Turkey-Pakistan Ties: India’s Loss is China’s Gain

Turkey-Pakistan Ties: India’s Loss is China’s Gain

In pursuit of Foreign Minister Ahmet Davutoglu's concept of strategic depth, Turkey has been reaching out to rising powers in Asia while at the same time offering itself as a mediator in disputes in its near abroad. As part of this approach, Turkey is leveraging its longstanding ties with Pakistan and its stature as one of the few industrialized countries in the Muslim world to create a diplomatic role for itself in Afghanistan. But in a sign that Ankara's geopolitical outreach cannot transcend regional fault lines, Turkey kept India out of the January 2010 tripartite summit on Afghanistan at Pakistan's behest. In the face of India's diplomatic protest, Turkey subsequently sought to downplay the move, but it may nevertheless be indicative of a larger realignment in the region, with the Pakistan-Turkey relationship serving as an incubator.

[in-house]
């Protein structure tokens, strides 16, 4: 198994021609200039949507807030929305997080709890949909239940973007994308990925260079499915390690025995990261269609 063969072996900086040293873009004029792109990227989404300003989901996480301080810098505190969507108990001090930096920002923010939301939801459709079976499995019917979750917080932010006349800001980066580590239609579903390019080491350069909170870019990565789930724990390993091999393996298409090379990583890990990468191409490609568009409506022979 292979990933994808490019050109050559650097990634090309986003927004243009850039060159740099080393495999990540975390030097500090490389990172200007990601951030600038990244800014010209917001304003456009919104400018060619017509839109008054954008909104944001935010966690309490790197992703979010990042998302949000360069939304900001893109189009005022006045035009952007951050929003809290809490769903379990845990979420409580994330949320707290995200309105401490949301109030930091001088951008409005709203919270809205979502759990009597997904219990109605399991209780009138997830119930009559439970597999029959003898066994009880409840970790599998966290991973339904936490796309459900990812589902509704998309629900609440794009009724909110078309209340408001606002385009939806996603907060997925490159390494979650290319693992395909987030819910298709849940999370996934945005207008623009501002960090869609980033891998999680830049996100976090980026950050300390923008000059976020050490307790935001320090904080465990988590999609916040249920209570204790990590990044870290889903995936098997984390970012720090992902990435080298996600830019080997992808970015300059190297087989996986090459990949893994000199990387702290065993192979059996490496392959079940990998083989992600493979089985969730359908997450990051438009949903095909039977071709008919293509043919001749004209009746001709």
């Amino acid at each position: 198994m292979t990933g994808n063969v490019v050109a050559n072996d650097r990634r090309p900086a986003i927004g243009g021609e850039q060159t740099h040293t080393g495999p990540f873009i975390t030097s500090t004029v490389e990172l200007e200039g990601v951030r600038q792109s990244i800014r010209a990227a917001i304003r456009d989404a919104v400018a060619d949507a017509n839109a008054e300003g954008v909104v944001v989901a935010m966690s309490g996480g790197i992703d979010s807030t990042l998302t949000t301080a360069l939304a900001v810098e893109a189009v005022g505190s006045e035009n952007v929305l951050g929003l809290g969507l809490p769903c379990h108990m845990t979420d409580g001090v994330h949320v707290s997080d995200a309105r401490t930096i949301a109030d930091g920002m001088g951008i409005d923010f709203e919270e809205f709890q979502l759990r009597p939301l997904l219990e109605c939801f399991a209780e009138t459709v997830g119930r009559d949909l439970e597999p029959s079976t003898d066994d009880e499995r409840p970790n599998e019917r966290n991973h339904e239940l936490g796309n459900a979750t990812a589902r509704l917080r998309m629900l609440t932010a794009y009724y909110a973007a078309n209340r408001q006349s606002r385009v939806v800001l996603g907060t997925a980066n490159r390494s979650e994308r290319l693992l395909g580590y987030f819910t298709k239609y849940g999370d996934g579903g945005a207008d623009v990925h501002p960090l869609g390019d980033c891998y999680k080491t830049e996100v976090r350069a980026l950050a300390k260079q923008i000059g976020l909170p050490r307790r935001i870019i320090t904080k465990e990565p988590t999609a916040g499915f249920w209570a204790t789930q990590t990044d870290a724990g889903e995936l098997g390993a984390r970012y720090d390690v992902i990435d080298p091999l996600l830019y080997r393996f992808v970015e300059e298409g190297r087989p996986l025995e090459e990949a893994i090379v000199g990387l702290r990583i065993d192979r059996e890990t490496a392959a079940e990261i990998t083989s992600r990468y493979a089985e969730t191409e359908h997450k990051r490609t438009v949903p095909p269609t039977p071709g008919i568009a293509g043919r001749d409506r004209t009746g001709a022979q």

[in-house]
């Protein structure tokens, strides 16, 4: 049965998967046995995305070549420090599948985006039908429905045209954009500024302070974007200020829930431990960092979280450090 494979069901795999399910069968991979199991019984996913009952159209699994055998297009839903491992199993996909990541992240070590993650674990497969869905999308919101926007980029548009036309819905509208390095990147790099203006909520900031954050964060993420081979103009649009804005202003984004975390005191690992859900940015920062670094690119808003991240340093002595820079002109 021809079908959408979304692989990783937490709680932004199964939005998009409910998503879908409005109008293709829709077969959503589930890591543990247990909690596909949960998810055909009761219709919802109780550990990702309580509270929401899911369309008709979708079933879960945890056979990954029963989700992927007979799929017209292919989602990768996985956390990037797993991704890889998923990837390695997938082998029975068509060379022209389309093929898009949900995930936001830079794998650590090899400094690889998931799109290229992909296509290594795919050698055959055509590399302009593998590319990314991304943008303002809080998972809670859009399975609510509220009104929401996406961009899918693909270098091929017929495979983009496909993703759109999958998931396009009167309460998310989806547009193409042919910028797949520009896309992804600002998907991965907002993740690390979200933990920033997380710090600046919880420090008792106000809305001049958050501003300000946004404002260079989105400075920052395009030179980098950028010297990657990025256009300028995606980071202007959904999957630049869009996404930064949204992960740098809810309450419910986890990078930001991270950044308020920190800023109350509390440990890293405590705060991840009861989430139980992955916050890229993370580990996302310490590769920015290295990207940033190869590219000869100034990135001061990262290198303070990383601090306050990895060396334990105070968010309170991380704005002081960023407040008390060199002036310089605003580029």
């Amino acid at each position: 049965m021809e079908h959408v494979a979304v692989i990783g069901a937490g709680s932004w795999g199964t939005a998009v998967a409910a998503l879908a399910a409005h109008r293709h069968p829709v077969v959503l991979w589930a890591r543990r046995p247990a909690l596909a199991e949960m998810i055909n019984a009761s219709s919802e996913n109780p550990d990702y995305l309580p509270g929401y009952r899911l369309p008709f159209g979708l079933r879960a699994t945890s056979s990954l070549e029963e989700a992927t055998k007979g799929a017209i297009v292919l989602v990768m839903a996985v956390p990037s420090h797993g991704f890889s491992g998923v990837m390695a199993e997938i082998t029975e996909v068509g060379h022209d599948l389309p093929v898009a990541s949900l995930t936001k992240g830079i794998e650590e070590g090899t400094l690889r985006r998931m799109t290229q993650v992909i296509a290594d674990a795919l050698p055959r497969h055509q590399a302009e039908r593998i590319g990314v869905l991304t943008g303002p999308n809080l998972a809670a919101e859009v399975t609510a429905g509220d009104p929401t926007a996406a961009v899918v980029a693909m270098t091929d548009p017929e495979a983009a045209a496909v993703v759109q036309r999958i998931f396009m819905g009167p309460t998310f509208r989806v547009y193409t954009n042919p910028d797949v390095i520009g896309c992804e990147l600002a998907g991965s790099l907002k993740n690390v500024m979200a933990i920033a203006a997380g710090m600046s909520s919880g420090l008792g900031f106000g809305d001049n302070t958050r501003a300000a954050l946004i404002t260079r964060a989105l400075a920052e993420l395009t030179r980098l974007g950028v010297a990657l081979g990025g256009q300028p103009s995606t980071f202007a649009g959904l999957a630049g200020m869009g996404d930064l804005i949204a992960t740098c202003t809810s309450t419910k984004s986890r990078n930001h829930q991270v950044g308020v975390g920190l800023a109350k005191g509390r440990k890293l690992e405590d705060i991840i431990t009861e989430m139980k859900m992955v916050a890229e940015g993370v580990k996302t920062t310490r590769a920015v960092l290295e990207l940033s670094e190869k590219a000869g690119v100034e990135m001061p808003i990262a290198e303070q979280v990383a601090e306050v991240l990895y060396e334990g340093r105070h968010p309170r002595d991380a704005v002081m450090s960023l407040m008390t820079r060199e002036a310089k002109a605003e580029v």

Turkey was one of Pakistan's most-consistent allies throughout the Cold War, both ideologically and militarily. Military-to-military contacts remain as strong as ever, with the two countries now seriously exploring the coproduction of weapons ranging from armored vehicles to new-generation corvettes. Importantly, both sides also wish to boost defense exports to Islamic countries as an alternative to "expensive" Western weapons. However, given that Gulf Cooperation Council countries have recently placed substantial orders for American weapons, more likely candidates would be Egypt and Iran -- with the latter increasingly wooed by Ankara even at the cost of Turkey's long-standing ties with Israel.

A strong defense relationship with Pakistan gives Ankara the confidence to continue its troop presence in Afghanistan. While Turkey likes to describe its military contingent in Afghanistan as the only foreign force acceptable to the Afghan populace, it nevertheless understands that the well-being of its security presence may hinge on Pakistani support, given the latter's influence with the Taliban.

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